Monthly Archives: November 2010

Tell me about your workplace stress

Speaking of “more with less” (see blog below), on a personal level it stinks. Check out these figures from a recent national survey by The Hartford Group insurance:

-72 percent feel moderately stressed, with 33 percent feeling “very” or “extremely stressed.”

-24 percent had more work, and 17 percent  feel the need to put in more hours at work.

I’m writing a story about workplace stress and would like to hear from people about what they’re going through. The easiest way to contact me is at 268-6577 or at

“More with less” is matter of national importance

All those empty offices and missing jobs on the assembly line? It’s a crying shame because those people have to find new jobs that may or may not be there. But emptying out more of them in the future is a matter of national importance. Productivity growth is the only way forward for the US economy, according to this piece from McKinsey & Co., the global business consultants:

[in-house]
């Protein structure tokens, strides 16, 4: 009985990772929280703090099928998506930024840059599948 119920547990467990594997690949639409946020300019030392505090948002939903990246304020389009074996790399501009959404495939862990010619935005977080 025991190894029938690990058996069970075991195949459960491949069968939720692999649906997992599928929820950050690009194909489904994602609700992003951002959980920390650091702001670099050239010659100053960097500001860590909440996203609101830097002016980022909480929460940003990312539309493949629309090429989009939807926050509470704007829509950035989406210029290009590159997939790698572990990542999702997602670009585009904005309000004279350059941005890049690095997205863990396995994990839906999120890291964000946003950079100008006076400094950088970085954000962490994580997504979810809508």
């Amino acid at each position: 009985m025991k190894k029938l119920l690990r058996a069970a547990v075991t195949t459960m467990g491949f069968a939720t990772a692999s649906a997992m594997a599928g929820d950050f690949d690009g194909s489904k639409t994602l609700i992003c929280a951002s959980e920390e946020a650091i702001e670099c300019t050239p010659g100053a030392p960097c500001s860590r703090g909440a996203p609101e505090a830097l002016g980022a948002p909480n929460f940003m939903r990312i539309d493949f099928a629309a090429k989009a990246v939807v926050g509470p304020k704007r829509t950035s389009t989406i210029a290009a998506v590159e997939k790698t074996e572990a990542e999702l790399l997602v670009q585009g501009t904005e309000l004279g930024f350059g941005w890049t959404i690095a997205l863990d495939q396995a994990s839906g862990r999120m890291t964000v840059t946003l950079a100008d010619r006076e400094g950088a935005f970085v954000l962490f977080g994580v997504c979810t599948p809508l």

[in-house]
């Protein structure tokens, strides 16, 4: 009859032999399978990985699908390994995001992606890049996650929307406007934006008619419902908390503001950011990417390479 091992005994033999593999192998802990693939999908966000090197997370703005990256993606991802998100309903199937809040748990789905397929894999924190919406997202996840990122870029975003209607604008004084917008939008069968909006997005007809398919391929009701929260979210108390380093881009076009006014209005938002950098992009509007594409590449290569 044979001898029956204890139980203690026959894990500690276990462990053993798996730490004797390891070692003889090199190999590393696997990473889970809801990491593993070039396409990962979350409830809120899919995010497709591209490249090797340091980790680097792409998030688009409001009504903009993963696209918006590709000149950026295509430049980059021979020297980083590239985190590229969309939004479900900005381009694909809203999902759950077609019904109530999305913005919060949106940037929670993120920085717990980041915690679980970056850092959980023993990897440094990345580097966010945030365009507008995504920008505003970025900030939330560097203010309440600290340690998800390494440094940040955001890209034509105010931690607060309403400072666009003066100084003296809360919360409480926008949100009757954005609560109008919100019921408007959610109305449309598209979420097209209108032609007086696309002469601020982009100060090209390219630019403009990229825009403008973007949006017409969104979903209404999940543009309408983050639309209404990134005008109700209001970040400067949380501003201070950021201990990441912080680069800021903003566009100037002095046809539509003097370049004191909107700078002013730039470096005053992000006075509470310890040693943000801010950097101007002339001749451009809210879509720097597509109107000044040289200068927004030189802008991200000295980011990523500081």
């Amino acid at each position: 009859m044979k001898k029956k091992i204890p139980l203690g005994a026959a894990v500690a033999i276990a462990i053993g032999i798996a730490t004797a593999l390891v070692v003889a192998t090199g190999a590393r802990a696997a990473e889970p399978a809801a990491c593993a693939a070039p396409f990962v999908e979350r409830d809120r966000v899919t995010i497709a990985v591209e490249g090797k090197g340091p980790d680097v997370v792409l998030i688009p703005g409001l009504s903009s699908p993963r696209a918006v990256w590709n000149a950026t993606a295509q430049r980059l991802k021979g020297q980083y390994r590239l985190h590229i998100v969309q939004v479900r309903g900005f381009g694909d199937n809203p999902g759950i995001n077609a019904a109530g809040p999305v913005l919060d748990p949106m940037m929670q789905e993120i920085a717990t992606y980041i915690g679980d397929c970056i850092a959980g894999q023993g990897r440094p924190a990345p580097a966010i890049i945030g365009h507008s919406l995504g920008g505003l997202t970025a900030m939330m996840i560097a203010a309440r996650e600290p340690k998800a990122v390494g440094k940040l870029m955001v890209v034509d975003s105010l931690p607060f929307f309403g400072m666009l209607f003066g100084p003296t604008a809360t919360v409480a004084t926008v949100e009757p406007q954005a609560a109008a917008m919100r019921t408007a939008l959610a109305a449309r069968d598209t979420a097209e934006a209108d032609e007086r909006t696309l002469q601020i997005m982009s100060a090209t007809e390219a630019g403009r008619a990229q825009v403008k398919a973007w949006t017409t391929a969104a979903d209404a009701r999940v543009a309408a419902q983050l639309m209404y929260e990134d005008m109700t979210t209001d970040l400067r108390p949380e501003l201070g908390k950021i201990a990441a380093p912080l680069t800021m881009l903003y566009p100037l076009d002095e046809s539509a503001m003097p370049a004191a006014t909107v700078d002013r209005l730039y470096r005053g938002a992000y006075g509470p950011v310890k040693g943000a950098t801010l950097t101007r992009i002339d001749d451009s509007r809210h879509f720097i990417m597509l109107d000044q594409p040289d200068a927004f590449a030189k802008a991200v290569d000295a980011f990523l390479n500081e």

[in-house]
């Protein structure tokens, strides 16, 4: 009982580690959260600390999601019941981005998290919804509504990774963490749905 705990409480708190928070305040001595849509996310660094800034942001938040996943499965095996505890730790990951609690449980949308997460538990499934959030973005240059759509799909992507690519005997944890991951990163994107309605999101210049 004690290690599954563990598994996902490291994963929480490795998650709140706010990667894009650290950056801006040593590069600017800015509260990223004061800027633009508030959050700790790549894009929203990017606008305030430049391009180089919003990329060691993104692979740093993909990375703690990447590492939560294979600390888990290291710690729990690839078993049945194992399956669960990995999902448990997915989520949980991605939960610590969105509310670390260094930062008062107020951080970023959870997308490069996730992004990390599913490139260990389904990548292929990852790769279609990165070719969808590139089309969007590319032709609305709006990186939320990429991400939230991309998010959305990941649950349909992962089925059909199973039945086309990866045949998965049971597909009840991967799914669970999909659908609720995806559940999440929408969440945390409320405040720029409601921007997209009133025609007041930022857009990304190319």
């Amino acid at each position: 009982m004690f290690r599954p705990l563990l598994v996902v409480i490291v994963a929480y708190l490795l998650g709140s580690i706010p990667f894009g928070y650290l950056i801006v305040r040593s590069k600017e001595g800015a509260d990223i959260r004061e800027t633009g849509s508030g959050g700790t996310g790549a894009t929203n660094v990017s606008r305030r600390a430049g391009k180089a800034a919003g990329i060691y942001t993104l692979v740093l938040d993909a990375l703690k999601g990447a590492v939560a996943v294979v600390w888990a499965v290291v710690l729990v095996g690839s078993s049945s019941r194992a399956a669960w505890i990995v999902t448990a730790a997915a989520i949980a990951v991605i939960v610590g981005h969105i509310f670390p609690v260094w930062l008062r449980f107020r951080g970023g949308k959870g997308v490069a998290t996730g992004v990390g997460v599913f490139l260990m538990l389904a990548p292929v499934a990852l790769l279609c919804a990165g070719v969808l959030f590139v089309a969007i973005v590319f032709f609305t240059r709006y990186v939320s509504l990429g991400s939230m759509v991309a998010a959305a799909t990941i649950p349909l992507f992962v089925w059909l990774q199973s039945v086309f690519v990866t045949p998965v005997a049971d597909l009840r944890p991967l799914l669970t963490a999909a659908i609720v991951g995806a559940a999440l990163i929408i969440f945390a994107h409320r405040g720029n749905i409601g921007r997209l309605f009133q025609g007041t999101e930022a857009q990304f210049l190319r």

In the 1970s, the United States could rely on a growing labor force to generate roughly 80 cents of every $1 gain in GDP. During the coming decade, assuming no dramatic increase in hours worked, that ratio will roughly invert: labor force gains will contribute less than 30 cents to each additional dollar of economic growth. To maintain a GDP growth rate of 2 to 3 percent a year, productivity gains will have to make up the other 70 percent.

Why your boss isn’t hiring

WICHITA — Wonder why people at work (and out of work) are so miserable? Check out this fact, courtesy of economist David Rosenberg:

The bottom line is that over 100% of the growth in nonfarm business output in the past three quarters has come from productivity — and that is the critical ingredient for the positive underpinning in the profit picture.

He sees it as good news, companies keep all of the increased production as profit. That’s true and it is good news. But it also means that 90 percent of the workforce is working significantly harder for the same pay and 10 percent can’t get hired.

Longer-term, Rosenberg notes, the cost of labor as a percent of the cost of production has basically been falling since the early 90s, with a large spike in the late 90s and a  smaller one in 2007/2008 when labor markets got tight and salaries rose. Labor costs have now reached an all-time low of around 58 percent of the output cost, down from a more typical 63-67 percent in the 1950s to 1980s. I’m guessing this is impact of computerization and outsourcing. Bodes well for American business in the long run. It also means a very slow recovery in terms of employment.